“This speaker has got to learn how do dance,” I thought as I watched him prance from one side of the stage to the other, pausing briefly several times along the way. It was a definite distraction.

That was too bad. He had a good, strong voice. While he moved around, he had good eye contact with the audience. Most important, he was making some good points and a good, clear message. At least he had moved out from behind the lectern. That helped the audience to begin trust him. However, his wandering on the stage hurt.

What should he have been doing?

The standard advice given to all speakers is, “move with purpose.” Coaches suggest moving only in transtions between points. Those are nice words, but often they are too vague to be helpful.

I recommend he learn to dance, the FORENSIC DANCE.

Forensic does not always mean “scientific” or “legal.” Is also refers to “public discussion and debate.”

In other words, a Forensic Dance is moving around the stage in a way to get your message across more clearly and effectively.

The most basic Forensic Dance: is the “Point to Point.” Like any dance steps, there can be variations. You can “spice it up.” But you need to know the basics first.


When you get up on the dance floor, before you start, you first listen for the beat.

Just as you move with the beat of a song, you move with a beat for your speech.

What is the beat for your speech? It is the organization. The organization of most speeches is essentially the same. There is an Opening to capture the audience’s attention and introduce the topic. The main body has several main points to support your message. The Conclusion summarizes the message how it applies to the audience. Let’s call this the “point to point” beat.

Before learning the steps, you first need to outline your speech. Identify the parts (opening, main points, conclusion). Once you know these, you can plan your dance movements. Picture it this way.

_____________________#1 (Opening)___________________
_____ #2 (Point 1) ______#3 (Point 2) _____ #4 (Point 3) _____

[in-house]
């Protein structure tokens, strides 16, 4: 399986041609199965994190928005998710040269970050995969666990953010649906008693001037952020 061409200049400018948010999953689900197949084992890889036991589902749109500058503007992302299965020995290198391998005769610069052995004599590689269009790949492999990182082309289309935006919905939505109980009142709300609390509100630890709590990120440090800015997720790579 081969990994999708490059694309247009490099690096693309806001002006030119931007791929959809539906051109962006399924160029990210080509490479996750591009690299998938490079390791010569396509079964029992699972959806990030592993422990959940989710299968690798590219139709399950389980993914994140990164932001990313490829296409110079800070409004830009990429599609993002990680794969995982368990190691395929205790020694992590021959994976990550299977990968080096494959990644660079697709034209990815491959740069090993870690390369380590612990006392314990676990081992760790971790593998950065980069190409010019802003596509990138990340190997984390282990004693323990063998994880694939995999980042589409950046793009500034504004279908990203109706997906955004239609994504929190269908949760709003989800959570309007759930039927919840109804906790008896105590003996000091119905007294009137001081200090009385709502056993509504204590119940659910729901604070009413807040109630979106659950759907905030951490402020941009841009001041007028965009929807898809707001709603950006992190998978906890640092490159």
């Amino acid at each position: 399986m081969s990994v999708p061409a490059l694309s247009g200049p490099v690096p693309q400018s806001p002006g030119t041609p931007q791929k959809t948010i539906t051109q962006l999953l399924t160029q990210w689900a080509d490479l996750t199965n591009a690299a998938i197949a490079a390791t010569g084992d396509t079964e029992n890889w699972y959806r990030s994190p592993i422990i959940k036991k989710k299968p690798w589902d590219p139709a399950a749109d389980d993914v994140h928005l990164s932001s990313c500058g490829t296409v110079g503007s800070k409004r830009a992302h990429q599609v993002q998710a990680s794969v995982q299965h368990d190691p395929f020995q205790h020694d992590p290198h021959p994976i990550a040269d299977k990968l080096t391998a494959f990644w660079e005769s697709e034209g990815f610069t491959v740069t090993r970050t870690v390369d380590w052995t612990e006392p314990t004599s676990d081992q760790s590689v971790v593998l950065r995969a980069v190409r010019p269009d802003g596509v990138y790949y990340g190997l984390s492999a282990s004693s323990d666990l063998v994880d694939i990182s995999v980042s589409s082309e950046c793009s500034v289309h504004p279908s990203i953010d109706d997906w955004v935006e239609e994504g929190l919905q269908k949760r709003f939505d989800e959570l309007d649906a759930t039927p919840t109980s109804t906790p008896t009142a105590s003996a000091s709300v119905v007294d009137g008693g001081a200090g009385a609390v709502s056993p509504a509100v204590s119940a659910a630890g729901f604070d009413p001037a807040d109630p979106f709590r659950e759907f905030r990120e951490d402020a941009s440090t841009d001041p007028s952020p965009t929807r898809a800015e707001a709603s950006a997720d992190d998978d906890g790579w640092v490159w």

____________________ #5 (Conclusion) _________________

Those are your dance steps.

#1. The Opening (CENTER STAGE)
Begin your speech in the center of the stage. Take command of the audience here, as you look out to the center, and then casually make eye contact with each section from your right to left.

(Transition) Now that you have grabbed the audience’s attention, you transition to your first point. As you speak, move to your far right. Your pace can illustrate the tone (fast walk with an excited tone; slower walk for a casual or deliberate tone).

#2. Point 1 (STAGE LEFT)
As you discuss Point 1 of your message, STOP. It is important to stay in place as you present Point 1. Do not sway, do not pace. Make eye contact with the audience in front of your, moving from your right to left (their left to right). Try to keep most focus on the audience in front of you, although you do need to look to the center and your left.

(Transition) As you transition to your second point, move back towards the center stage. Find a point close to where you gave your opening. It may be more effective, depending on your topic, to be closer to the audience, or even further away if it fits the point.

#3. Point 2 (CENTER STAGE)
As you discuss Point 2 of your message, STOP again at the Center Stage. Again, it is important to stay in place as you present your Point. This time, your eye contact can start at the center, then move to your right, continuing slowly from far right to far left.

(Transition) As you transition to your third point, move further towards the far left stage. Repeat the same instructions as for the other transitions.

#4. Point 3 (STAGE RIGHT)
As you discuss Point 3 of your message, STOP. Repeat the same steps as for Point 1. Your eye contact begins with the audience in front of your, moving from your left to right (their right to left). Try to keep most focus on the audience in front of you, although you do need to look to the center and your left.

Finally, you transition towards your conclusion and your final message. Move back towards center stage

#5. Summary/Conclusion (CENTER STAGE)
End strong back in the center. Assume full command of your audience and the stage again.

I recommend that you think about your staging as you practice your speech. Plan them out ahead of time, using your speech outline. Recognize your transitions as the cues to move to the next spot.


Remember your reason for staging your movements. You are not walking across the stage so that the audience can get a better look at you. You are not trying to move so that the audience can pay attention.

The main purpose of your movements is to enhance your message. Your audience should visualize the significance of your words through your staging. This will make a more effective presentation.

You can improve the dance steps. I saw a speaker give a presentation about positive thinking. Her title, “H-A-P-P-Y.” She gave her Opening in Center Stage, then moved to Stage Far Left for “H.” For each subsequent letter, she moved towards the right, with “Y” being Stage Far Right.

I gave a speech recounting the several states in which I lived (from Massachusetts, to California to Florida). I moved around, stopping to talk at each city. After a while, the audience realized I was tracing a map of the United States.

Remember to practice – practice – practice.

May I have the next dance?

Author's Bio: 

Fred Haley, published author and speaker, has been a member of Toastmasters for over 12 years. Fred has earned two Distinguished Toastmasters awards. His web site, www.TOASTMENTOR.net is “Every Toastmaster’s first stop for advice and resources.” Fred publishes a weekly ToastMentor newsletter.